We had to move our dress rehearsal from Caramoor to my house. The weather was predicted to be bad—yesterday we already saw signs on the highway asking us to stay off the roads during the storm. We woke up to find that they had been right. It was a very nasty day, with horizontal snow on and off from 11 till early evening. Bénédicte has been driving me, her 5-week old baby, and her mother back and forth from Manhattan every day, but she draws the line at icy roads. So Caramoor hired a car service and piled the five performers into a van. I hauled my electric piano up from the basement, and we were in business.
I admit it was nice to hear them sing in a small space. I could hear the results of the work they’d been doing all week, and the ensemble blend was stunning at times, rich and vibrant. Sitting behind them on stage, I miss that beauty in the hall. Béné and I also heard their mistakes up close and personal, so we had a chance to correct some wrong notes (grr), plead for a greater dynamic contrast here and there, and run a Dustbuster over the French vowels again. By Saturday, this is like throwing the linguine against the wall. You just wait to see what sticks and hope for the best.
We’d been quietly coping with a dilemma all week: while we’ve been living in a peaceful cocoon, there is a massive disaster occurring across the Atlantic. We wanted to acknowledge it, but how? At rehearsal on Thursday, I got an email from Richard Rosen, the president of the NYFOS Board. Bringing the issue to a head, he asked if we could include a Ukrainian song on Tuesday. Clearly, we couldn’t hide from the problem anymore.
A song was definitely a bridge too far, but…wait, how about a Ukrainian piano piece? Who were the great Ukrainian composers?
I asked Francesco to dig around and he came up with a composer—Reinhold Glière, a native of Kiev—who wrote a beautiful two-piano “Valse triste” that broke our hearts. But wait…Glière studied in Moscow, and is known as a Soviet composer, not a Ukrainian. Would that mean he’s off-limits? We didn’t want to step in any unforeseen geo-political dog-doo.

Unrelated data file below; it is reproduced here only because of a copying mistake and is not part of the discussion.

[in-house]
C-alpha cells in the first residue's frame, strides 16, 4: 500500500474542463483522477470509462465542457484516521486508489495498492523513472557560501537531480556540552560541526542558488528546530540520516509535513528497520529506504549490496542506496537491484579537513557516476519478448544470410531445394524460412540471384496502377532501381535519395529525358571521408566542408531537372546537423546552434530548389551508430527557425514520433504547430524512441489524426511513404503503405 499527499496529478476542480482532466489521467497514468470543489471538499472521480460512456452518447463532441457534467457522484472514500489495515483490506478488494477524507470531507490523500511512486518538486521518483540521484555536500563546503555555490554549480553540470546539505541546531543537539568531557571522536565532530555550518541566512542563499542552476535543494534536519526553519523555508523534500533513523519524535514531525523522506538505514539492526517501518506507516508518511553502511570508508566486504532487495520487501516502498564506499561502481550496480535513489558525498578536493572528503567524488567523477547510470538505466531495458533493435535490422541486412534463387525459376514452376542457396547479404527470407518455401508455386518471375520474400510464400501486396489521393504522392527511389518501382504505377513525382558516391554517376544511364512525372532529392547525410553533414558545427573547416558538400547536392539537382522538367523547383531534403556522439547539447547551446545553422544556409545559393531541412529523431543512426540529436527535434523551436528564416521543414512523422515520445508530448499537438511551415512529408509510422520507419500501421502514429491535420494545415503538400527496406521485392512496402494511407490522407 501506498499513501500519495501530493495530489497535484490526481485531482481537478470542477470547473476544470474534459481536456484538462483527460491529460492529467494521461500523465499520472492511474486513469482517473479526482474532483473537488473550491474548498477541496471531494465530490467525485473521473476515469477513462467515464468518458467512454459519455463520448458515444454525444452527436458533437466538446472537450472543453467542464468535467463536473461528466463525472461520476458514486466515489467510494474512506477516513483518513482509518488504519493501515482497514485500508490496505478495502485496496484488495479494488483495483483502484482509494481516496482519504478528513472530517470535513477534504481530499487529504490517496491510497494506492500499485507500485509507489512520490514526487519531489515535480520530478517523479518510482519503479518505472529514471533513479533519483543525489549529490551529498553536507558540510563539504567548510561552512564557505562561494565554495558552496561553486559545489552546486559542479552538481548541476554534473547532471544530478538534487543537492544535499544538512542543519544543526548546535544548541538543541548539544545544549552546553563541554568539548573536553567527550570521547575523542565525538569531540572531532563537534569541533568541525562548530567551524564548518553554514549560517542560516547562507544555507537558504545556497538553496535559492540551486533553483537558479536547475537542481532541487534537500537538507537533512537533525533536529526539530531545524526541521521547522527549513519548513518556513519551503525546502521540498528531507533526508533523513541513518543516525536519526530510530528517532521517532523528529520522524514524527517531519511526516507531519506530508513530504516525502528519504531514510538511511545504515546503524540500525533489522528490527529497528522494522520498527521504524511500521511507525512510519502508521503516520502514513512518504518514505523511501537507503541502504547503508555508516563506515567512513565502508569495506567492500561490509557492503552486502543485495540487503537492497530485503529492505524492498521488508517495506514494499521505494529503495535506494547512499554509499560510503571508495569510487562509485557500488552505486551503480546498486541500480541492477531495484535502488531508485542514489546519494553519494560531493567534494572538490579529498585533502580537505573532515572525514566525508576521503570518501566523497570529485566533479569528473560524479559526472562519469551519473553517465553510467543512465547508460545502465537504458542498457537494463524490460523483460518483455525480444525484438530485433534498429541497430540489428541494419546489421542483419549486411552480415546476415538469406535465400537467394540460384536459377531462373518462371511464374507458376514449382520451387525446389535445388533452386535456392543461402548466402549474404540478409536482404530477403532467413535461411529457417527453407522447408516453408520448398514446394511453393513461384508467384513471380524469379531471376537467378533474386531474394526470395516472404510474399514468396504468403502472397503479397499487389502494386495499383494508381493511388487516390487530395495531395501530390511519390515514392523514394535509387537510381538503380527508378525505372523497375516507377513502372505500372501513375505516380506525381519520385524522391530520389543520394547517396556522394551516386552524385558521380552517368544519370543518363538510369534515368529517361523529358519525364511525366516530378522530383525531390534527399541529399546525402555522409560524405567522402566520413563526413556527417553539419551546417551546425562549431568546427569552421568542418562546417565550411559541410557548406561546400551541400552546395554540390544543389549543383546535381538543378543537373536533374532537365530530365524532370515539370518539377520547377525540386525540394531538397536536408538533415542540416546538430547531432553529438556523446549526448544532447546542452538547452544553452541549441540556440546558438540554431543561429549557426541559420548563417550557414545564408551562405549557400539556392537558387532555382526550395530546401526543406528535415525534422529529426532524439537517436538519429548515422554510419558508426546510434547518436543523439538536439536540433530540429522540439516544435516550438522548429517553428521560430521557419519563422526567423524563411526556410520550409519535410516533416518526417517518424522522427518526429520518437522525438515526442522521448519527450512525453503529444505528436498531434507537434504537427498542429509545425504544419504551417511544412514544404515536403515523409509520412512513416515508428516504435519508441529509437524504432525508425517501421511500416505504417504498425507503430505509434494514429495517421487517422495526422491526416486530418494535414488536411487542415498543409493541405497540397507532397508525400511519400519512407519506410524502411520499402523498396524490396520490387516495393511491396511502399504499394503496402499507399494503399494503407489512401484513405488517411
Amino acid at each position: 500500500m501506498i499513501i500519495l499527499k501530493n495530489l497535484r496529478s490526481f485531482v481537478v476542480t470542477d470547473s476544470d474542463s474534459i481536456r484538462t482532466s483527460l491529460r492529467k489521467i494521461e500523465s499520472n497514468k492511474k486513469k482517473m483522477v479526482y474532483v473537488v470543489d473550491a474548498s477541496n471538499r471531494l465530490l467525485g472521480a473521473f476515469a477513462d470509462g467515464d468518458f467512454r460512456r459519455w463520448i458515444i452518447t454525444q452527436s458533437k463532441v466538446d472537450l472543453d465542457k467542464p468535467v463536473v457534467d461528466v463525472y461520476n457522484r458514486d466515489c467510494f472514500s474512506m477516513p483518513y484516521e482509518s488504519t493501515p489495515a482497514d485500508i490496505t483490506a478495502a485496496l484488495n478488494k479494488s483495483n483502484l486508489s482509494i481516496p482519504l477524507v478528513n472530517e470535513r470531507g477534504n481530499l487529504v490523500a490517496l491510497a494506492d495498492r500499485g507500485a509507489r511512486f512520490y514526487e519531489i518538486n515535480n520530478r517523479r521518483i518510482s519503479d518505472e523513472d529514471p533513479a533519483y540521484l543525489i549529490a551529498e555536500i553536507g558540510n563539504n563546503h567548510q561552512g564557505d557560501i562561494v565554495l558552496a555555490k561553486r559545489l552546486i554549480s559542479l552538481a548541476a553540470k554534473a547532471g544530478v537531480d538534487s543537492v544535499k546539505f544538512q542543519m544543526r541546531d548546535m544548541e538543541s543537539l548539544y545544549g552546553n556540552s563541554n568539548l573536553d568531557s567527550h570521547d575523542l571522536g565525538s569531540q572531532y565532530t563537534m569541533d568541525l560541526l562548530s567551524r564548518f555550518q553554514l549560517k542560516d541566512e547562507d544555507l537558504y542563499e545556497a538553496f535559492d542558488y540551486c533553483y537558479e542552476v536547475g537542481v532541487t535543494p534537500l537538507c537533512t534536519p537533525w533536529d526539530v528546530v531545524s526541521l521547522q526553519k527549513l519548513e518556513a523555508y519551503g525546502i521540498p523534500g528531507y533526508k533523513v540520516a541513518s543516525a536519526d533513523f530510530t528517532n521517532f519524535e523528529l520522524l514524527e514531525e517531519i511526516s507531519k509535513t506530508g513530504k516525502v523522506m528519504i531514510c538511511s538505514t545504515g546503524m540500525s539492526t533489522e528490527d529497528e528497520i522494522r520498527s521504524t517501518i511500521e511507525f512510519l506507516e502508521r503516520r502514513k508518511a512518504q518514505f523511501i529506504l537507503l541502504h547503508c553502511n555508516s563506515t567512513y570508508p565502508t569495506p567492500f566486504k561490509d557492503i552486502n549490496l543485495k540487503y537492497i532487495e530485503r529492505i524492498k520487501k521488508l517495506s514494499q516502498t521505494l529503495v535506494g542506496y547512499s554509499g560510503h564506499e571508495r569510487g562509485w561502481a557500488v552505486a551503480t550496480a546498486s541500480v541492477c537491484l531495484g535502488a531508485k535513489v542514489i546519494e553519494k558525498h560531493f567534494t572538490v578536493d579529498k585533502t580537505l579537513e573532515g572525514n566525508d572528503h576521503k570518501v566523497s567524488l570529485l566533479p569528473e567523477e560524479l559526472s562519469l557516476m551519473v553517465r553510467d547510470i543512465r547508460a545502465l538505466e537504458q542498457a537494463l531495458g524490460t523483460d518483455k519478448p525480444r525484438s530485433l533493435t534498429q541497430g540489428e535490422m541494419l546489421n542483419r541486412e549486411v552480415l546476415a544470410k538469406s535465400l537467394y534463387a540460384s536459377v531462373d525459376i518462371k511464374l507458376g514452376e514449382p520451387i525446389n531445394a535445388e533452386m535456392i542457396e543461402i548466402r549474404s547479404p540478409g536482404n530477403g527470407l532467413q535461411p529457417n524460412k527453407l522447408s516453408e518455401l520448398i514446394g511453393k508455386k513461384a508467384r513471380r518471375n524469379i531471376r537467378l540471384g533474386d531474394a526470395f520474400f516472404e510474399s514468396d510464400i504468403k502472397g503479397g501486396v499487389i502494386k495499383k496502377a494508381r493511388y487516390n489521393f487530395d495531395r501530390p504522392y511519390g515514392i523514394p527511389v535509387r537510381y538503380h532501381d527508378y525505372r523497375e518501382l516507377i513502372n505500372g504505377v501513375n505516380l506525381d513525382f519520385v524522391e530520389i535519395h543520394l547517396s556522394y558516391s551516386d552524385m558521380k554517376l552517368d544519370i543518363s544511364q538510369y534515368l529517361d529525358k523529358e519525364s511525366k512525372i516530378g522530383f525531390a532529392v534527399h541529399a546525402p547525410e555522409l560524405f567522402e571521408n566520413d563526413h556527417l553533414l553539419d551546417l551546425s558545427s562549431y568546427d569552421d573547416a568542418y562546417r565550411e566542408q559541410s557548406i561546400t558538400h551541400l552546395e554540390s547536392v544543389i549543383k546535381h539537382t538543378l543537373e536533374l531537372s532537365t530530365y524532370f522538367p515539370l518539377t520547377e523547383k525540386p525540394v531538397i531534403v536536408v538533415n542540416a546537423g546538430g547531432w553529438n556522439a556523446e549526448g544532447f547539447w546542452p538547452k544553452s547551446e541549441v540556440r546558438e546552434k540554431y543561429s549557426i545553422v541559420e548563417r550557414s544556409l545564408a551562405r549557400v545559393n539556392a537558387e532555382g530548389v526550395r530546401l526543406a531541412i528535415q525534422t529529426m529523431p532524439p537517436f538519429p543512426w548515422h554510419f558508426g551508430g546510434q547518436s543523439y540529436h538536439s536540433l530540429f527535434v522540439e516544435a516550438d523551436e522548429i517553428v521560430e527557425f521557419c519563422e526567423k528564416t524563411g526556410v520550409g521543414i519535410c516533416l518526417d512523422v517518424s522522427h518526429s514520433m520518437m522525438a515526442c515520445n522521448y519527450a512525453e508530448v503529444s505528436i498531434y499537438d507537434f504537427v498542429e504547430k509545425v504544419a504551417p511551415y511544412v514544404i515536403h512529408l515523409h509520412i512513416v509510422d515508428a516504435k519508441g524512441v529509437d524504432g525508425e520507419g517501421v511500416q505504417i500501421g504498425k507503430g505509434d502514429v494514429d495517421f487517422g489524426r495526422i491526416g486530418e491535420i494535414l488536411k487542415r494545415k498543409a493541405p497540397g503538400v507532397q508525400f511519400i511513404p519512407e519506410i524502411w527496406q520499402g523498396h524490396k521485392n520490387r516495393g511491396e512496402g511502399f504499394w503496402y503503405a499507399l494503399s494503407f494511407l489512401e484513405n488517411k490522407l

We had to ask someone, but who? Ah! Gina Levinson, the Russian coach at Juilliard! She’d be our litmus test. She knows Russian history and she is not shy about her opinions. I reached her after dinner on Thursday and explained the issue.
“Glière?” she exclaimed in her beloved Borscht-soaked accent. “He was from Kiev? I had no idea. So, Ukrainian.” “But he studied in Moscow…” “Of course! Anyone who wanted to be a composer studied in Moscow. They had the best conservatories!” “But he was for the Soviet Republic…Would he have been anti-Ukrainian independence?” “Has nothing to DO with what’s going on now! Nothing! Look, Steve, he was DEAD when Putin came to power. No, you MUST do this song. You MUST. People will LOVE it. He was very good composer.” “We have your blessing?” “Of course.”
The three-minute waltz comes at the top of the show, replacing the exuberant Dvorak “Slavonic Dance #1.” Glière’s graceful sadness speaks to the moment so much better, functioning like a prayer for peace, a prayer for the refugees, and most of all a prayer for those who have stayed behind to fight. I’m so grateful to Francesco for finding it. It won’t end the war, but it is cathartic, a lightning rod for our feelings.
Two hours later we got to the zarzuela duet in the run-through. We realized that we did not have a flower for Mer to throw at César’s feet—it’s a crucial prop in the song. Natalie handed Mer a banana to use instead, which she carefully laid on the floor near César at the appropriate moment. César, of course, bent over, smelled it, pressed it to his heart, and almost succeeded in keeping a straight face.
We have a show.